When Prime Minister Stephen Harper’ s nominee to fill a vacancy on the Supreme Court of Canada, Mr. Justice Marshall Rothstein, appears before a House of Commons committee today, intellectual property law issues are unlikely to figure prominently in its discussions. That would be a mistake, however, since Justice Rothstein’ s lengthy record on patent, copyright, and trademark matters suggests that he may very well challenge the status quo at Canada’ s highest court.
In recent years Justice Rothstein has emerged as a prominent jurist on intellectual property cases at the Federal Court of Appeal. His best-known decision is the Harvard Mouse case, which addressed the question of whether higher life forms, in this case the "oncomouse", could be patented. Justice Rothstein ruled that it could, concluding that there was nothing in the definition of “invention” under the Patent Act to preclude such patents.
Justice Rothstein has also presided over leading copyright and trademark cases. He wrote a concurring opinion in Law Society of Upper Canada v. CCH Canadian, a copyright case that focused on the photocopying of legal decisions. He sided with the majority in a high-profile trademark battle between Lego and Montreal-based Mega Blocks.
While the Supreme Court has not always upheld Justice Rothstein – it narrowly overturned his Harvard Mouse decision – his experience suggests that he will play a prominent role on future intellectual property cases. In fact, his track record extends beyond his federal court decisions to his opinions expressed in a series of public speeches analyzing intellectual property.
Those speeches, perhaps more than the decisions themselves, reveal a candid judge who is uncomfortable with incorporating policy into the legal decision making process, who is willing to examine intellectual property laws of other jurisdictions, and who recognizes the limits of intellectual property law.
Justice Rothstein has been particularly outspoken about the Harvard Mouse decision. In a July 2003 speech at Oxford University, he criticized the Supreme Court’ s majority decision, which he characterized as featuring a "hesitancy in writing style" which he attributed to the view that “they seem uncomfortable with the result of patenting the oncomouse and they are trying to find reasons to avoid that result." (In hand written notes added to the original text, Rothstein acknowledged that the critique might seem indiscrete but his "inclination to be indiscrete increases in direct proportion to the distance from Canada.")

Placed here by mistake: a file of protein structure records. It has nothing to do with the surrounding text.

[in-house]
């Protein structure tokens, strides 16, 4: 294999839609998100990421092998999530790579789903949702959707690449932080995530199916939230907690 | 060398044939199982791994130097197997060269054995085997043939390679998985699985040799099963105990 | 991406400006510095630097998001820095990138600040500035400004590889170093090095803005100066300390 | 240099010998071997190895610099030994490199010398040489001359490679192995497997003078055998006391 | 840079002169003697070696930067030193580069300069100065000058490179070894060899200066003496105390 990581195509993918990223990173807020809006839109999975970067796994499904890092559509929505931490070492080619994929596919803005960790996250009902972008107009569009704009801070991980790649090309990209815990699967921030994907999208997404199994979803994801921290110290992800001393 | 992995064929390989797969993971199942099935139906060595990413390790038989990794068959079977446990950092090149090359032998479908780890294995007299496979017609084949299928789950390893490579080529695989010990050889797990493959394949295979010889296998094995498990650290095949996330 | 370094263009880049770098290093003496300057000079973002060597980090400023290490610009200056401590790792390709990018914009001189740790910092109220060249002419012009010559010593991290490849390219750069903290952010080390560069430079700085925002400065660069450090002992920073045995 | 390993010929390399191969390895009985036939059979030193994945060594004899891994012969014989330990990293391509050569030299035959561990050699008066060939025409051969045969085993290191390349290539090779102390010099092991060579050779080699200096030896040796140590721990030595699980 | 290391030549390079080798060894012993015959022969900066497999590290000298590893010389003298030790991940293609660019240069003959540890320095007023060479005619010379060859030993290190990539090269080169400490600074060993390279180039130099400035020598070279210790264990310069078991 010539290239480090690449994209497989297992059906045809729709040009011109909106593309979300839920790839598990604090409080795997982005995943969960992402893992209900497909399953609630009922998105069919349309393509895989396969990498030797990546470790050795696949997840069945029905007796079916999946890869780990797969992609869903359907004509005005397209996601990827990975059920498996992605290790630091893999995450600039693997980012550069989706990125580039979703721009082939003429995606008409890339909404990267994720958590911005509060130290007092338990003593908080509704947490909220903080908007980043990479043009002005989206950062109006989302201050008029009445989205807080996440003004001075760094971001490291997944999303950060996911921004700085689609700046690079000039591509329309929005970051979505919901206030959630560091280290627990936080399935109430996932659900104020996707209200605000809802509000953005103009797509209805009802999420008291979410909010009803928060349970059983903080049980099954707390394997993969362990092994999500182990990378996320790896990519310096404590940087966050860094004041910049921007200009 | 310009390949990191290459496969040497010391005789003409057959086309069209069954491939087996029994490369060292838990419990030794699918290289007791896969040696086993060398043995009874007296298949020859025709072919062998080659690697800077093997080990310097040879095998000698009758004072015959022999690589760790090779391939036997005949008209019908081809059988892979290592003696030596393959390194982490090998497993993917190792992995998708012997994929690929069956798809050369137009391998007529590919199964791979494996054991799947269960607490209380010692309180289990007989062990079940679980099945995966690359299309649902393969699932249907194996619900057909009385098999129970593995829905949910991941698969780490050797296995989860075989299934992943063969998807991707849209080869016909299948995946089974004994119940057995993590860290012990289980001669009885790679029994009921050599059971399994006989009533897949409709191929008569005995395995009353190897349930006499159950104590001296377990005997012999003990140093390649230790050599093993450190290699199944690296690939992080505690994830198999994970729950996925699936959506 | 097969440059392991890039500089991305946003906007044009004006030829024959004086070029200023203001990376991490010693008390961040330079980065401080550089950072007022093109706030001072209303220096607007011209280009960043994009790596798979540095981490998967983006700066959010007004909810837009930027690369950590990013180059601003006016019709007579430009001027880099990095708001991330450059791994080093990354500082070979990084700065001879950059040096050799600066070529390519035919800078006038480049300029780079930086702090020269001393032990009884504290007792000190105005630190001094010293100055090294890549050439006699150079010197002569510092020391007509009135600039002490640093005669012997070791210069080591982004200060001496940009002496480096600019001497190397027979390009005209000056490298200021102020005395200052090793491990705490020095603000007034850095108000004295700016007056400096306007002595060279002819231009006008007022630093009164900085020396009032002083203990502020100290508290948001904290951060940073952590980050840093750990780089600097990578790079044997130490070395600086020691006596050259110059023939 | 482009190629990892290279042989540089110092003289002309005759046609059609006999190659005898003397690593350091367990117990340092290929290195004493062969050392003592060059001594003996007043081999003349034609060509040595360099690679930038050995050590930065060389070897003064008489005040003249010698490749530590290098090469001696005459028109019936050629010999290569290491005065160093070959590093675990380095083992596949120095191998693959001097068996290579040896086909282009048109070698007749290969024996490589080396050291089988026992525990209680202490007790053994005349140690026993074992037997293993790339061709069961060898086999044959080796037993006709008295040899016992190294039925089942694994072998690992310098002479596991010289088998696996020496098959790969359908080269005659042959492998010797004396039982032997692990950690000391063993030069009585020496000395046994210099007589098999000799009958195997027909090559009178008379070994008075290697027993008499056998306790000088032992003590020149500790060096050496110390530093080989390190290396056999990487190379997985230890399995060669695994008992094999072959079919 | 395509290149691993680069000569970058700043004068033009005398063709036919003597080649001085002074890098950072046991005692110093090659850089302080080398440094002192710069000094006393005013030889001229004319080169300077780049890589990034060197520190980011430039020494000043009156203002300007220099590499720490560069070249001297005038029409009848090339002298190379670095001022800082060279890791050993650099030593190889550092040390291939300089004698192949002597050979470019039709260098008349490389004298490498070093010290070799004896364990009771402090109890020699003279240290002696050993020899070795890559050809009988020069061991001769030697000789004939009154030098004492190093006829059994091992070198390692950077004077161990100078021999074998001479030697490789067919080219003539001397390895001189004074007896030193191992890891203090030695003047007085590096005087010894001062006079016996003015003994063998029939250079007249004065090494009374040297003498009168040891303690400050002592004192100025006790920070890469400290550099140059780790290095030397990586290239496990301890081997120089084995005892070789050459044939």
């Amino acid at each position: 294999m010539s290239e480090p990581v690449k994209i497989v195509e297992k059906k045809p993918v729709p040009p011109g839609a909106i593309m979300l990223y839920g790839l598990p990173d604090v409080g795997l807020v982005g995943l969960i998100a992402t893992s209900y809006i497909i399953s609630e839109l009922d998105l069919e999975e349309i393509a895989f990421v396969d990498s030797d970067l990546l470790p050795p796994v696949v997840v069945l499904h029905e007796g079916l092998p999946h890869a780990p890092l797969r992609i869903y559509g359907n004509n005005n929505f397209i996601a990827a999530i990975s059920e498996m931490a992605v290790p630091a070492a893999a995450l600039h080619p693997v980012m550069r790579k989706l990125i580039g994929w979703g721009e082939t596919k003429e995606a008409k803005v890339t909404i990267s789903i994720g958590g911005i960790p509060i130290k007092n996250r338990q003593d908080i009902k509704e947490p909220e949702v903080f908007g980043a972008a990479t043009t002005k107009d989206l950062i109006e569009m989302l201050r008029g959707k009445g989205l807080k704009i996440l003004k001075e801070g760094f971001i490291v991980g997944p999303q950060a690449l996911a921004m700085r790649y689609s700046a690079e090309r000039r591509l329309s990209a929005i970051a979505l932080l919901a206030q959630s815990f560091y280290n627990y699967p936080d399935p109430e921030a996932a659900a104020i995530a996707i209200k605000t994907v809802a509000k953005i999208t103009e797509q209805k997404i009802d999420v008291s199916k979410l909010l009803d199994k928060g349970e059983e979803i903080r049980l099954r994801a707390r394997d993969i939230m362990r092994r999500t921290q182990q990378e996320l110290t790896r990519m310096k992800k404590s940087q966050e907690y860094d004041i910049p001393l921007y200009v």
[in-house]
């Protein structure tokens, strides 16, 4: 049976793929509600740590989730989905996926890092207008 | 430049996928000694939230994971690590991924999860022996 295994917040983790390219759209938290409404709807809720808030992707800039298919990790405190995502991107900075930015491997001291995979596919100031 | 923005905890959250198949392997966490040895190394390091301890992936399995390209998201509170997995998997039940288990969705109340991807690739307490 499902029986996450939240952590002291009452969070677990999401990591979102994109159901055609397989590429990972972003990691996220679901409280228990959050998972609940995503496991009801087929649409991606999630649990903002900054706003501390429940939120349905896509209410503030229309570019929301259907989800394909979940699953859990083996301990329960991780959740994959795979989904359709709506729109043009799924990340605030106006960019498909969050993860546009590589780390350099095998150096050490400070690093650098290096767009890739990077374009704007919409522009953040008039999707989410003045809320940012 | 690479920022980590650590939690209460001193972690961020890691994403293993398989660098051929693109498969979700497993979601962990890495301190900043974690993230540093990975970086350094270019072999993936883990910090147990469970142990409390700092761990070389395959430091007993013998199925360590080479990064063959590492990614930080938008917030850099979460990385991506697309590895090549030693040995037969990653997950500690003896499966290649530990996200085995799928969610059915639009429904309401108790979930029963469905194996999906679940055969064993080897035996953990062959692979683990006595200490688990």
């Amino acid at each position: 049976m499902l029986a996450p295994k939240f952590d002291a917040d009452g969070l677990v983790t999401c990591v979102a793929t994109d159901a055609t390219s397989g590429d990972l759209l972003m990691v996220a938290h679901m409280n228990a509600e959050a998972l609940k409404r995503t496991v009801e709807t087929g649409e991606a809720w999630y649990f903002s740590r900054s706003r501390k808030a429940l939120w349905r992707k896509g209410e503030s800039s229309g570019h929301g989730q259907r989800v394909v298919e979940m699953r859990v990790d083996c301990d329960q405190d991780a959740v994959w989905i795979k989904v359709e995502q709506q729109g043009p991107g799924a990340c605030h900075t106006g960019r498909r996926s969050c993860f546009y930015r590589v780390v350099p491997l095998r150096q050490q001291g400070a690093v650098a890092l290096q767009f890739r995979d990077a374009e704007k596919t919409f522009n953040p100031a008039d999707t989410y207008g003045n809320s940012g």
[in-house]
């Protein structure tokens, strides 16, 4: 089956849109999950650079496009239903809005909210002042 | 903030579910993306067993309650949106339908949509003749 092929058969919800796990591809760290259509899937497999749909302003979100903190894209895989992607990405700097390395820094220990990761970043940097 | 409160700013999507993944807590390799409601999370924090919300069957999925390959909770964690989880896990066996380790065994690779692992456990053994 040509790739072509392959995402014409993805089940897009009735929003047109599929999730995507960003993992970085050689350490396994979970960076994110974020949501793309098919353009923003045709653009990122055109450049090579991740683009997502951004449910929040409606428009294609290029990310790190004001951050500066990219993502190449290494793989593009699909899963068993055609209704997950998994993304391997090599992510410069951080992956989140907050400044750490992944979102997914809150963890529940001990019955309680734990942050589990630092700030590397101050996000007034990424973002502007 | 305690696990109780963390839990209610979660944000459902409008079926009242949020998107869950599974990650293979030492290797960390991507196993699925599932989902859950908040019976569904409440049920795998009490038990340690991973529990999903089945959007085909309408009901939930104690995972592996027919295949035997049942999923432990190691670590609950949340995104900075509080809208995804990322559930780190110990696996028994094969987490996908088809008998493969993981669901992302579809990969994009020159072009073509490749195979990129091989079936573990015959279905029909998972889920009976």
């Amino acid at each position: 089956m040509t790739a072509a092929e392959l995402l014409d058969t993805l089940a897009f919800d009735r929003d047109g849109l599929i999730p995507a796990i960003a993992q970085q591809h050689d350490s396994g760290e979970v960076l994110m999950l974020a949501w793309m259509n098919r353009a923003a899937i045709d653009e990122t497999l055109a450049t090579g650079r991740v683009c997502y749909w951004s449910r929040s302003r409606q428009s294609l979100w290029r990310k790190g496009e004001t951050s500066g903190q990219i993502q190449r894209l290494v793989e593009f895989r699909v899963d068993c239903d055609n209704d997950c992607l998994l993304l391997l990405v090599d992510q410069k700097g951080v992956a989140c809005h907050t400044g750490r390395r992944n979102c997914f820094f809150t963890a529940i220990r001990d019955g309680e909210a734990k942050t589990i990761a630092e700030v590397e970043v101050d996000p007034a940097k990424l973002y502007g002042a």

In another speech a year earlier at the University of Victoria, Justice Rothstein assessed the arguments against his opinion favouring the patenting higher life forms, including fears that patenting encourages the development of genetically modified animals, that we should not commercialize life forms, and that it is not ethically responsible for a court to treat life forms in the same manner as inanimate objects.
In response, Justice Rothstein revealed a judicial philosophy that could impact future intellectual property law cases. While acknowledging the broad moral and social implications of the case, he argued that these are policy issues "for Parliament and not the Court."
Although he is surely correct from a statutory perspective, establishing a clear separation between law and policy on issues involving the patenting of higher life forms or striking the appropriate copyright balance is difficult. Indeed in recent years the Supreme Court of Canada has embraced these policy issues and in the process charted a course that has attracted the admiration of experts worldwide.
Justice Rothstein used the same University of Victoria speech to reflect on the role of global intellectual property laws. He indicated that the patent laws of other jurisdictions (many others had already approved the patenting of the Harvard Mouse) did not factor in his decision, though he opined that "there is a rationale for. . . uniformity where there is no statutory reason against it." In other words, so long as the law does not preclude it, harmonizing Canadian law with the approaches of other countries may be desirable.
Given the complexity of intellectual property law, mirroring the laws of other jurisdictions is not as simple as it might seem, however. For example, while U.S. copyright law features some provisions supported by advocates of stronger copyright laws such as Digital Millennium Copyright Act, it also includes protections for fair use and educational exemptions that are favoured by user interests.
Justice Rothstein has also commented on the limits of intellectual property law. In a September 2003 speech to a patent law association in Oregon, he discussed the Lego trademark case in which the toy-maker sought to use trademark law to extend protection over its famous building blocks after its patent rights had expired.
Foreshadowing future reasoning from the Supreme Court of Canada, Justice Rothstein concluded that "I don’ t think that intellectual property rights are to be interpreted that way. Patents are granted for a limited time. It would defeat that limitation to be able to convert patent protection for a limited period to trademark protection in perpetuity."
With intellectual property and technology-related cases appearing regularly on the Supreme Court’ s docket, the appointment of Justice Marshall Rothstein promises to have a significant impact on the future direction of law and technology in Canada.
Michael Geist holds the Canada Research Chair in Internet and E-commerce Law at the University of Ottawa, Faculty of Law. He can reached at firstname.lastname@example.org or online at www.michaelgeist.ca.